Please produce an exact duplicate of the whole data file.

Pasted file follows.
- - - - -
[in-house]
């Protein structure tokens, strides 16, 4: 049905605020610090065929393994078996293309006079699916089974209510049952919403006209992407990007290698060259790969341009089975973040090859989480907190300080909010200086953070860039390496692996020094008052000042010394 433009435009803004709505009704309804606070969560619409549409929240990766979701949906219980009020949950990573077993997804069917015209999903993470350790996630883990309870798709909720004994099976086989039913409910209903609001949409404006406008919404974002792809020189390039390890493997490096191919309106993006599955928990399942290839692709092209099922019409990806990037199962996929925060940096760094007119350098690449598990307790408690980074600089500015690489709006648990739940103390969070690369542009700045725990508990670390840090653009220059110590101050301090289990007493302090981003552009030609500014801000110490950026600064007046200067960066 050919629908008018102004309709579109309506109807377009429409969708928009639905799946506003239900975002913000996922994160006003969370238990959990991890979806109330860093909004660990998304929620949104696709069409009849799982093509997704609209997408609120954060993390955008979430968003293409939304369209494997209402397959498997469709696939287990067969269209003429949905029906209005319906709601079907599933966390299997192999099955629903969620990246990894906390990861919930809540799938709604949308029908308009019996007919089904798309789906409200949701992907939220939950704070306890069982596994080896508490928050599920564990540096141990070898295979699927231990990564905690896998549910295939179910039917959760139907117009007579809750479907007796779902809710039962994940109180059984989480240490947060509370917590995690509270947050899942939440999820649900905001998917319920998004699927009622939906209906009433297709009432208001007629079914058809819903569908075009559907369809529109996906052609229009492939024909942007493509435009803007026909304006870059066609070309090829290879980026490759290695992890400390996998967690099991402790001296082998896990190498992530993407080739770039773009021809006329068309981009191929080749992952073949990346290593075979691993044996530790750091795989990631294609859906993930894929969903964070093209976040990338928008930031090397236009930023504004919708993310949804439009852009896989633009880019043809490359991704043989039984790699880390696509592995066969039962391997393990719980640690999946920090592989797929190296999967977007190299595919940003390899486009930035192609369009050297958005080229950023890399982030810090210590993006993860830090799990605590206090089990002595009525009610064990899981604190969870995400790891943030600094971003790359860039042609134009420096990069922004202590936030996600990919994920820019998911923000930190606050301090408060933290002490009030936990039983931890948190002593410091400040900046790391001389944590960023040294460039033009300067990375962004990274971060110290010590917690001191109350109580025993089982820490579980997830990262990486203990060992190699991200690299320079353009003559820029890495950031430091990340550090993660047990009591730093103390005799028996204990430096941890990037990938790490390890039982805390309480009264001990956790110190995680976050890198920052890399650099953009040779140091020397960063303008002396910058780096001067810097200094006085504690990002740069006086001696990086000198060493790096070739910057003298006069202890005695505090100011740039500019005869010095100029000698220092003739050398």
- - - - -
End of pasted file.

[in-house]
């Protein structure tokens, strides 16, 4: 049905605020610090065929393994078996293309006079699916089974209510049952919403006209992407990007290698060259790969341009089975973040090859989480907190300080909010200086953070860039390496692996020094008052000042010394 433009435009803004709505009704309804606070969560619409549409929240990766979701949906219980009020949950990573077993997804069917015209999903993470350790996630883990309870798709909720004994099976086989039913409910209903609001949409404006406008919404974002792809020189390039390890493997490096191919309106993006599955928990399942290839692709092209099922019409990806990037199962996929925060940096760094007119350098690449598990307790408690980074600089500015690489709006648990739940103390969070690369542009700045725990508990670390840090653009220059110590101050301090289990007493302090981003552009030609500014801000110490950026600064007046200067960066 050919629908008018102004309709579109309506109807377009429409969708928009639905799946506003239900975002913000996922994160006003969370238990959990991890979806109330860093909004660990998304929620949104696709069409009849799982093509997704609209997408609120954060993390955008979430968003293409939304369209494997209402397959498997469709696939287990067969269209003429949905029906209005319906709601079907599933966390299997192999099955629903969620990246990894906390990861919930809540799938709604949308029908308009019996007919089904798309789906409200949701992907939220939950704070306890069982596994080896508490928050599920564990540096141990070898295979699927231990990564905690896998549910295939179910039917959760139907117009007579809750479907007796779902809710039962994940109180059984989480240490947060509370917590995690509270947050899942939440999820649900905001998917319920998004699927009622939906209906009433297709009432208001007629079914058809819903569908075009559907369809529109996906052609229009492939024909942007493509435009803007026909304006870059066609070309090829290879980026490759290695992890400390996998967690099991402790001296082998896990190498992530993407080739770039773009021809006329068309981009191929080749992952073949990346290593075979691993044996530790750091795989990631294609859906993930894929969903964070093209976040990338928008930031090397236009930023504004919708993310949804439009852009896989633009880019043809490359991704043989039984790699880390696509592995066969039962391997393990719980640690999946920090592989797929190296999967977007190299595919940003390899486009930035192609369009050297958005080229950023890399982030810090210590993006993860830090799990605590206090089990002595009525009610064990899981604190969870995400790891943030600094971003790359860039042609134009420096990069922004202590936030996600990919994920820019998911923000930190606050301090408060933290002490009030936990039983931890948190002593410091400040900046790391001389944590960023040294460039033009300067990375962004990274971060110290010590917690001191109350109580025993089982820490579980997830990262990486203990060992190699991200690299320079353009003559820029890495950031430091990340550090993660047990009591730093103390005799028996204990430096941890990037990938790490390890039982805390309480009264001990956790110190995680976050890198920052890399650099953009040779140091020397960063303008002396910058780096001067810097200094006085504690990002740069006086001696990086000198060493790096070739910057003298006069202890005695505090100011740039500019005869010095100029000698220092003739050398």